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Wreckers International

14th January 1977
Page 46
Page 46, 14th January 1977 — Wreckers International
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Which of the following most accurately describes the problem?

Europe's most established wrecker builders

The size of the loads being carried today, and frequently their hazardous contents, has brought about the need for the most sophisticated approach to what used to be a simple winch job. Certainly the design of recovery vehicles has undergone a complete transformation in the last ten years, so that now the average wrecker operator will turn out with a fast heavy vehicle equipped with twin boom lifting gear, nylon strop S; air cushions and all other necessary tackle to clear the road without further damaging the casualty or spilling its contents.

It is not generally appreciated what thought goes into the design of a wrecker in order to enable it to lift a 30 ton load directly back on to its wheels. The designer is first faced with the problem of selecting the right chassis and it is hard for the average operator to appreciate that the Wrecker shown below will out-perform in sheer lifting power the Wrecker shown above. It is all a question of balance.

A quick calculation of front axle weight, times wheelbase, divided by overhang, shows that when you add a second axle you virtually halve the performance. This has to be related to the stopping power of the wrecker which may have a dead weight of only 11 tons, but will be required to stop 32 tons hung behind it. As such, twin rear axles are vital for the necessary• road grip, so the designer has to strike a happy medium.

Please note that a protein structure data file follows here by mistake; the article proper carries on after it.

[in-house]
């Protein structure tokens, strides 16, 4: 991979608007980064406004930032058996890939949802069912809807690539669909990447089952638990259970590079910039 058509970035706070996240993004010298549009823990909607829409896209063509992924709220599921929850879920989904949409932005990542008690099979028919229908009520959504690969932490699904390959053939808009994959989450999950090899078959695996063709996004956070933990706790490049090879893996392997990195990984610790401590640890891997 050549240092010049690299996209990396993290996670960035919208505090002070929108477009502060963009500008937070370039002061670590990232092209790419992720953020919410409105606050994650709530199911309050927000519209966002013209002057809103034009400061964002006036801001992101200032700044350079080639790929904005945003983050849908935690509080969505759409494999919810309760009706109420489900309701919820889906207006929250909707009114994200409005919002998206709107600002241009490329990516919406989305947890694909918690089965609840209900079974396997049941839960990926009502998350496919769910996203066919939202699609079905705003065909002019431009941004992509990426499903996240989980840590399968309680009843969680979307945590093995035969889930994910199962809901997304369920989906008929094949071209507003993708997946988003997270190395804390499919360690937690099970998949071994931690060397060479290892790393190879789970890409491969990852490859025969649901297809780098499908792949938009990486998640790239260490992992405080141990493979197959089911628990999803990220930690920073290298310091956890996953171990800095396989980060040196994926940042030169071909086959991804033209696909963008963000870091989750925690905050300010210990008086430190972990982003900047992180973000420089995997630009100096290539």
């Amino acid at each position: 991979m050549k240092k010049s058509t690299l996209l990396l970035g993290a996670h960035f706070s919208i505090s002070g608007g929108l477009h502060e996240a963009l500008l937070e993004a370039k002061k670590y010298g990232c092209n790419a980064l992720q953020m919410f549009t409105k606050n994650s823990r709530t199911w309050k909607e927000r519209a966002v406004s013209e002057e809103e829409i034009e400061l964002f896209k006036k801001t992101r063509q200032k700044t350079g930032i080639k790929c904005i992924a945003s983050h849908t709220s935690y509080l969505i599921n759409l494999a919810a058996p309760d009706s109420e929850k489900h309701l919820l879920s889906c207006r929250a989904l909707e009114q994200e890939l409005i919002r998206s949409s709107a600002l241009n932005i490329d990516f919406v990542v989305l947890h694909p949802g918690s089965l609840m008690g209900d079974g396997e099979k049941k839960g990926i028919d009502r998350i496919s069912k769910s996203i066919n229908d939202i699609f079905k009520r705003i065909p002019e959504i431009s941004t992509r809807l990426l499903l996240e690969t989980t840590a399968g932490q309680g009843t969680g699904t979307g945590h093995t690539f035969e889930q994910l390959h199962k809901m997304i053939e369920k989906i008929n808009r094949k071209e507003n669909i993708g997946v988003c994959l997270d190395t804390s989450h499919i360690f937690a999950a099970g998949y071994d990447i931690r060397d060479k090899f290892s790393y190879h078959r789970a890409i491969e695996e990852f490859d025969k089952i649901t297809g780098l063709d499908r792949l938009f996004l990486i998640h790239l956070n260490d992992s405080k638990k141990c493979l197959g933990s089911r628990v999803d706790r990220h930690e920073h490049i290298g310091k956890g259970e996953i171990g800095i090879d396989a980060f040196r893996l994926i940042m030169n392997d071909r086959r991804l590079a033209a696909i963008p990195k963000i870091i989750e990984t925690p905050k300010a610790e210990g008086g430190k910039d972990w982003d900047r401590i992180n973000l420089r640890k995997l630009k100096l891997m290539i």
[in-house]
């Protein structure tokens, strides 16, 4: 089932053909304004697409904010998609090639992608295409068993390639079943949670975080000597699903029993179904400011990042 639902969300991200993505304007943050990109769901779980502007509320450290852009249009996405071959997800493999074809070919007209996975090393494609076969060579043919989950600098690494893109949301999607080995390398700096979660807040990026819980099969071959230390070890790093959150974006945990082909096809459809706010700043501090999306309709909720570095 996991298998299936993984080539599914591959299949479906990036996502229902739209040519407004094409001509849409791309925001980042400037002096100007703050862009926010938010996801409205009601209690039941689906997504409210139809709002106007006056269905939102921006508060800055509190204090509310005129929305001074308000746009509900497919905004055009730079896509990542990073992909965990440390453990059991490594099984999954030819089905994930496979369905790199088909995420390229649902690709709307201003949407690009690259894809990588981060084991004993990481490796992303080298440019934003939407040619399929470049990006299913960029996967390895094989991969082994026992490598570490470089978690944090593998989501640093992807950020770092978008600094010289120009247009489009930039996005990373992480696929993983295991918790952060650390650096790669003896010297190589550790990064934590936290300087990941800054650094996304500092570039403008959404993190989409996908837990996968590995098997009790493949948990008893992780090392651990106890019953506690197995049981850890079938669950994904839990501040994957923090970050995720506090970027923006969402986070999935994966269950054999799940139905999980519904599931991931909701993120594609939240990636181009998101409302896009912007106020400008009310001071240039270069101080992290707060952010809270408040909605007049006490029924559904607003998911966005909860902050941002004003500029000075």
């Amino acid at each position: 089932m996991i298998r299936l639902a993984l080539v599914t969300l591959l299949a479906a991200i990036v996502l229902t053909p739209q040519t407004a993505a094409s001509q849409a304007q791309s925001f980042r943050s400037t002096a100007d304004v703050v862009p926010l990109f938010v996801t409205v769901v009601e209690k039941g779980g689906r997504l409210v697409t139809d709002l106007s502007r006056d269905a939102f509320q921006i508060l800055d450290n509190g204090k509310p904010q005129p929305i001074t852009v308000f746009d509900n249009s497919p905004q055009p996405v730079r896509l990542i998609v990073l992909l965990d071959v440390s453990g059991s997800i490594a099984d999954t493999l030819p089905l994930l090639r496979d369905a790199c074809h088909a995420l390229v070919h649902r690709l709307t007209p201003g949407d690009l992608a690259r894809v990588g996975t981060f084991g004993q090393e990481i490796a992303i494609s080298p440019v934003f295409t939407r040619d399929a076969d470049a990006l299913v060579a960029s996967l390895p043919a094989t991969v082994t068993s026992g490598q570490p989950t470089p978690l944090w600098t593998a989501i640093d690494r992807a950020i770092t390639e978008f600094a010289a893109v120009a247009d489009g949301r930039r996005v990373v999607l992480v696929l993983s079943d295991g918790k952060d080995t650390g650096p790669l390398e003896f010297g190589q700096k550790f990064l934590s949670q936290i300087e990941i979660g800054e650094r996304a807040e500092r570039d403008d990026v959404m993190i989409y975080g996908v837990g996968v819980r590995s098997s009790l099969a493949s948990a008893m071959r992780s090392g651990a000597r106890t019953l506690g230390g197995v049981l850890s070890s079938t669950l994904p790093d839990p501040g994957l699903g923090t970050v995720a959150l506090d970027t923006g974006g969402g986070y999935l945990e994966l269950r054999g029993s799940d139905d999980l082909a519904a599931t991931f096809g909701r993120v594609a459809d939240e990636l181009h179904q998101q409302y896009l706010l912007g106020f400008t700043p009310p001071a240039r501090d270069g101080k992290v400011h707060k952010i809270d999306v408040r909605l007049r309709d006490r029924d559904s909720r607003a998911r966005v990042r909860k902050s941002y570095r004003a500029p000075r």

Today, because no 45 or 56 ton tractor units can be purchased in any other form, i.e. with wheelbase of say, 170in-190in, the only ideal wrecker chassis for the big wrecker operator is one of these tractors 'stretched' to the required wheelbase. Then he must decide whether he wants 4 or 6 wheel drive and, despite the fact that most wreckers today carry at least 200ft of cable, many still opt for all wheel traction. Completely losing sight of the fact that when a wrecker has a load . suspended on the back, the front axle weight is negligible, i.e. only 20% of its gross weight, and therefore has no grip anyway.

Once all these factors have been settled the basic outline of the ideal wrecker appears and then the choice of equipment is limited to either a twin winch unit or a hydraulic lift and tow unit Really it is plain common sense that if you are trying to lift a vehicle that has an overall length of, say, 40ft, it is logical that two winches must be used, otherwise twisting will take place. There are many occasions where a wrecker has to lift an overturned unit directly off the ground, which technically is impossible because if the winch cables are pulling horizontally then the casualty will merely shuffle towards the wrecker on its side.

It is at this point that the police send for a crane which usually means a wait of about four hours and a minimum lifting charge of six hours of the crane's hourly rate, which really is quite ludicrous.